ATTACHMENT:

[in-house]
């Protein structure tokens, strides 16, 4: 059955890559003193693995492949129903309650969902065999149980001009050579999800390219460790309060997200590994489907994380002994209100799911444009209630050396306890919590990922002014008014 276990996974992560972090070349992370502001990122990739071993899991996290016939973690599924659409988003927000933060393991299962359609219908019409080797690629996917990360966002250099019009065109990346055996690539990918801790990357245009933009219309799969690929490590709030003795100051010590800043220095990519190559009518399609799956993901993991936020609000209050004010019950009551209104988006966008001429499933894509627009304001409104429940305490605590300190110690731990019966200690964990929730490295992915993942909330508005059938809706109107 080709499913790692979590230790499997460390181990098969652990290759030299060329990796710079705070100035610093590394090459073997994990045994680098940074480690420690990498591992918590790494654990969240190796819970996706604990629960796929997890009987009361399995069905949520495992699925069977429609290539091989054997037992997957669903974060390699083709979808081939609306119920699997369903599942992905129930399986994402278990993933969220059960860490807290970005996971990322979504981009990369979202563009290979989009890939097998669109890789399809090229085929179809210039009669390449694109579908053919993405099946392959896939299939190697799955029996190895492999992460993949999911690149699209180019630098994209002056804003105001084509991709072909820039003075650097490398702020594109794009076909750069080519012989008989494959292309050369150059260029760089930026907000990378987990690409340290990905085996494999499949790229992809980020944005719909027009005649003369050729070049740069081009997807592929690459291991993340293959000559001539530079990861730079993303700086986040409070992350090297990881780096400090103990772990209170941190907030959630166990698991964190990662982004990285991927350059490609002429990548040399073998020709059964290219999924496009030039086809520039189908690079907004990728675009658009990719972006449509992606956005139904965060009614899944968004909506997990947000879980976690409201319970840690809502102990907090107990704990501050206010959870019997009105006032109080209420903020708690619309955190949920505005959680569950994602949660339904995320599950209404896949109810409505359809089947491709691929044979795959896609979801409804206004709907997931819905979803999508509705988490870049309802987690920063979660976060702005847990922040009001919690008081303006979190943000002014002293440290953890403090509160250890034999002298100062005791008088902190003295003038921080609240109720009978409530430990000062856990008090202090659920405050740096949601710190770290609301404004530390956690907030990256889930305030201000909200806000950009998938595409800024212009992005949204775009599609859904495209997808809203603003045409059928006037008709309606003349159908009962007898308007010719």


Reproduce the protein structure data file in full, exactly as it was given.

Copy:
[in-house]
């Protein structure tokens, strides 16, 4: 059955890559003193693995492949129903309650969902065999149980001009050579999800390219460790309060997200590994489907994380002994209100799911444009209630050396306890919590990922002014008014 276990996974992560972090070349992370502001990122990739071993899991996290016939973690599924659409988003927000933060393991299962359609219908019409080797690629996917990360966002250099019009065109990346055996690539990918801790990357245009933009219309799969690929490590709030003795100051010590800043220095990519190559009518399609799956993901993991936020609000209050004010019950009551209104988006966008001429499933894509627009304001409104429940305490605590300190110690731990019966200690964990929730490295992915993942909330508005059938809706109107 080709499913790692979590230790499997460390181990098969652990290759030299060329990796710079705070100035610093590394090459073997994990045994680098940074480690420690990498591992918590790494654990969240190796819970996706604990629960796929997890009987009361399995069905949520495992699925069977429609290539091989054997037992997957669903974060390699083709979808081939609306119920699997369903599942992905129930399986994402278990993933969220059960860490807290970005996971990322979504981009990369979202563009290979989009890939097998669109890789399809090229085929179809210039009669390449694109579908053919993405099946392959896939299939190697799955029996190895492999992460993949999911690149699209180019630098994209002056804003105001084509991709072909820039003075650097490398702020594109794009076909750069080519012989008989494959292309050369150059260029760089930026907000990378987990690409340290990905085996494999499949790229992809980020944005719909027009005649003369050729070049740069081009997807592929690459291991993340293959000559001539530079990861730079993303700086986040409070992350090297990881780096400090103990772990209170941190907030959630166990698991964190990662982004990285991927350059490609002429990548040399073998020709059964290219999924496009030039086809520039189908690079907004990728675009658009990719972006449509992606956005139904965060009614899944968004909506997990947000879980976690409201319970840690809502102990907090107990704990501050206010959870019997009105006032109080209420903020708690619309955190949920505005959680569950994602949660339904995320599950209404896949109810409505359809089947491709691929044979795959896609979801409804206004709907997931819905979803999508509705988490870049309802987690920063979660976060702005847990922040009001919690008081303006979190943000002014002293440290953890403090509160250890034999002298100062005791008088902190003295003038921080609240109720009978409530430990000062856990008090202090659920405050740096949601710190770290609301404004530390956690907030990256889930305030201000909200806000950009998938595409800024212009992005949204775009599609859904495209997808809203603003045409059928006037008709309606003349159908009962007898308007010719």